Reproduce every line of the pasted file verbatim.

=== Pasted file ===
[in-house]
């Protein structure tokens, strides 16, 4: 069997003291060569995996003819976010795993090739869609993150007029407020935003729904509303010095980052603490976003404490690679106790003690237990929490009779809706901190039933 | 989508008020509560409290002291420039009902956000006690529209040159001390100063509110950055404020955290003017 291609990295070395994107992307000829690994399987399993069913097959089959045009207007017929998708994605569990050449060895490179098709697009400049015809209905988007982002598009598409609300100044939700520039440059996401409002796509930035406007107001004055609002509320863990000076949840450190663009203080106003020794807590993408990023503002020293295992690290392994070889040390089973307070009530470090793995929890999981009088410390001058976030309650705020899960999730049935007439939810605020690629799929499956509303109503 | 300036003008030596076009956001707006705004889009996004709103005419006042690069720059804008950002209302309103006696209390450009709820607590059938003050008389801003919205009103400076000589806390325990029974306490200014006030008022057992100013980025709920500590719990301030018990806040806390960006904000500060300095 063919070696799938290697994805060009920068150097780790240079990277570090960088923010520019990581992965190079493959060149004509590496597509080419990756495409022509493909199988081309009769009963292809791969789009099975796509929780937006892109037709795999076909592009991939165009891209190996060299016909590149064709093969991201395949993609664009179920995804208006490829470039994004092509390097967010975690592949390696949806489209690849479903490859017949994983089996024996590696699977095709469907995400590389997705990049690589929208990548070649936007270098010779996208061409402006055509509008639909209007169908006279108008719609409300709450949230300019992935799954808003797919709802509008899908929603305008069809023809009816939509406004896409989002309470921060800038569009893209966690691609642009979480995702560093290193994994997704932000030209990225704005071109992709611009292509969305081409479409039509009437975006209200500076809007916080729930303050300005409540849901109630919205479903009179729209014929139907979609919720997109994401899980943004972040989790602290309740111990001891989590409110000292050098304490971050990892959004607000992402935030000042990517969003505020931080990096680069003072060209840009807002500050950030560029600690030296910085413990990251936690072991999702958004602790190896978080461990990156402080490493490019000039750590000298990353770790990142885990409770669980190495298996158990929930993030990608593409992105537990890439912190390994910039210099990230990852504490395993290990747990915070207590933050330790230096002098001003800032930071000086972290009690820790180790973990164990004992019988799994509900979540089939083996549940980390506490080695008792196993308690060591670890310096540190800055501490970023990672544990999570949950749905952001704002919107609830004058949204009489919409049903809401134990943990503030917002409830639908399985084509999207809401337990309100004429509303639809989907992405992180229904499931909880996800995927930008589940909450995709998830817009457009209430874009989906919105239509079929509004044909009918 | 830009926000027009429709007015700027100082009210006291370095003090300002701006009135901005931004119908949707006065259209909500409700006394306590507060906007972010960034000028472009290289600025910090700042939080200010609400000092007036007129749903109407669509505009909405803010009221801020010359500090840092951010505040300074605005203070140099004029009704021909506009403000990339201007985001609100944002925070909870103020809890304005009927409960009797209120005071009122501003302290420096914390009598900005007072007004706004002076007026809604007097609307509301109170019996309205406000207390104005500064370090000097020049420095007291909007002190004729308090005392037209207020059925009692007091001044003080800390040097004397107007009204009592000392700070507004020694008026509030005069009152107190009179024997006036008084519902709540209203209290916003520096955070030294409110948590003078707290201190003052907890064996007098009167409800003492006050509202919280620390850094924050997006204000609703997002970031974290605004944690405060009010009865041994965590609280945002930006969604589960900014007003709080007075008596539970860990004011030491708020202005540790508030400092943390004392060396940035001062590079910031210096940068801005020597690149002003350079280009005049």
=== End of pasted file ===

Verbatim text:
[in-house]
């Protein structure tokens, strides 16, 4: 069997003291060569995996003819976010795993090739869609993150007029407020935003729904509303010095980052603490976003404490690679106790003690237990929490009779809706901190039933 | 989508008020509560409290002291420039009902956000006690529209040159001390100063509110950055404020955290003017 291609990295070395994107992307000829690994399987399993069913097959089959045009207007017929998708994605569990050449060895490179098709697009400049015809209905988007982002598009598409609300100044939700520039440059996401409002796509930035406007107001004055609002509320863990000076949840450190663009203080106003020794807590993408990023503002020293295992690290392994070889040390089973307070009530470090793995929890999981009088410390001058976030309650705020899960999730049935007439939810605020690629799929499956509303109503 | 300036003008030596076009956001707006705004889009996004709103005419006042690069720059804008950002209302309103006696209390450009709820607590059938003050008389801003919205009103400076000589806390325990029974306490200014006030008022057992100013980025709920500590719990301030018990806040806390960006904000500060300095 063919070696799938290697994805060009920068150097780790240079990277570090960088923010520019990581992965190079493959060149004509590496597509080419990756495409022509493909199988081309009769009963292809791969789009099975796509929780937006892109037709795999076909592009991939165009891209190996060299016909590149064709093969991201395949993609664009179920995804208006490829470039994004092509390097967010975690592949390696949806489209690849479903490859017949994983089996024996590696699977095709469907995400590389997705990049690589929208990548070649936007270098010779996208061409402006055509509008639909209007169908006279108008719609409300709450949230300019992935799954808003797919709802509008899908929603305008069809023809009816939509406004896409989002309470921060800038569009893209966690691609642009979480995702560093290193994994997704932000030209990225704005071109992709611009292509969305081409479409039509009437975006209200500076809007916080729930303050300005409540849901109630919205479903009179729209014929139907979609919720997109994401899980943004972040989790602290309740111990001891989590409110000292050098304490971050990892959004607000992402935030000042990517969003505020931080990096680069003072060209840009807002500050950030560029600690030296910085413990990251936690072991999702958004602790190896978080461990990156402080490493490019000039750590000298990353770790990142885990409770669980190495298996158990929930993030990608593409992105537990890439912190390994910039210099990230990852504490395993290990747990915070207590933050330790230096002098001003800032930071000086972290009690820790180790973990164990004992019988799994509900979540089939083996549940980390506490080695008792196993308690060591670890310096540190800055501490970023990672544990999570949950749905952001704002919107609830004058949204009489919409049903809401134990943990503030917002409830639908399985084509999207809401337990309100004429509303639809989907992405992180229904499931909880996800995927930008589940909450995709998830817009457009209430874009989906919105239509079929509004044909009918 | 830009926000027009429709007015700027100082009210006291370095003090300002701006009135901005931004119908949707006065259209909500409700006394306590507060906007972010960034000028472009290289600025910090700042939080200010609400000092007036007129749903109407669509505009909405803010009221801020010359500090840092951010505040300074605005203070140099004029009704021909506009403000990339201007985001609100944002925070909870103020809890304005009927409960009797209120005071009122501003302290420096914390009598900005007072007004706004002076007026809604007097609307509301109170019996309205406000207390104005500064370090000097020049420095007291909007002190004729308090005392037209207020059925009692007091001044003080800390040097004397107007009204009592000392700070507004020694008026509030005069009152107190009179024997006036008084519902709540209203209290916003520096955070030294409110948590003078707290201190003052907890064996007098009167409800003492006050509202919280620390850094924050997006204000609703997002970031974290605004944690405060009010009865041994965590609280945002930006969604589960900014007003709080007075008596539970860990004011030491708020202005540790508030400092943390004392060396940035001062590079910031210096940068801005020597690149002003350079280009005049």